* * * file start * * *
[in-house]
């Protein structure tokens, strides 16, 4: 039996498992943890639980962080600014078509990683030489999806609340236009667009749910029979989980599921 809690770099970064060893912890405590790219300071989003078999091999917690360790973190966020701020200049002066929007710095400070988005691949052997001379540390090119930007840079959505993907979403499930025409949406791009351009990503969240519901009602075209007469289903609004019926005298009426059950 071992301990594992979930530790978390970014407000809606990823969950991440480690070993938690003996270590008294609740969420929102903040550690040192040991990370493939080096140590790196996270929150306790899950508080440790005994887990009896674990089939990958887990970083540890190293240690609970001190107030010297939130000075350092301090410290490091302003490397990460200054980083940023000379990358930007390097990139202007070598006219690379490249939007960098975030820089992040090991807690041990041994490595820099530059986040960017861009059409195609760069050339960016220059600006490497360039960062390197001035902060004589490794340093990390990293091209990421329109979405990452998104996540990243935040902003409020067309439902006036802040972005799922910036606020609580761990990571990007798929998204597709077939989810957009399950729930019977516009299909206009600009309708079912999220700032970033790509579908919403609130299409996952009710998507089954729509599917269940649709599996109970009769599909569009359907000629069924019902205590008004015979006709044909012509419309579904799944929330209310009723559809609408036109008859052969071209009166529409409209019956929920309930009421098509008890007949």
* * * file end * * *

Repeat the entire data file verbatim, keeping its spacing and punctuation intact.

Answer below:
[in-house]
């Protein structure tokens, strides 16, 4: 039996498992943890639980962080600014078509990683030489999806609340236009667009749910029979989980599921 809690770099970064060893912890405590790219300071989003078999091999917690360790973190966020701020200049002066929007710095400070988005691949052997001379540390090119930007840079959505993907979403499930025409949406791009351009990503969240519901009602075209007469289903609004019926005298009426059950 071992301990594992979930530790978390970014407000809606990823969950991440480690070993938690003996270590008294609740969420929102903040550690040192040991990370493939080096140590790196996270929150306790899950508080440790005994887990009896674990089939990958887990970083540890190293240690609970001190107030010297939130000075350092301090410290490091302003490397990460200054980083940023000379990358930007390097990139202007070598006219690379490249939007960098975030820089992040090991807690041990041994490595820099530059986040960017861009059409195609760069050339960016220059600006490497360039960062390197001035902060004589490794340093990390990293091209990421329109979405990452998104996540990243935040902003409020067309439902006036802040972005799922910036606020609580761990990571990007798929998204597709077939989810957009399950729930019977516009299909206009600009309708079912999220700032970033790509579908919403609130299409996952009710998507089954729509599917269940649709599996109970009769599909569009359907000629069924019902205590008004015979006709044909012509419309579904799944929330209310009723559809609408036109008859052969071209009166529409409209019956929920309930009421098509008890007949």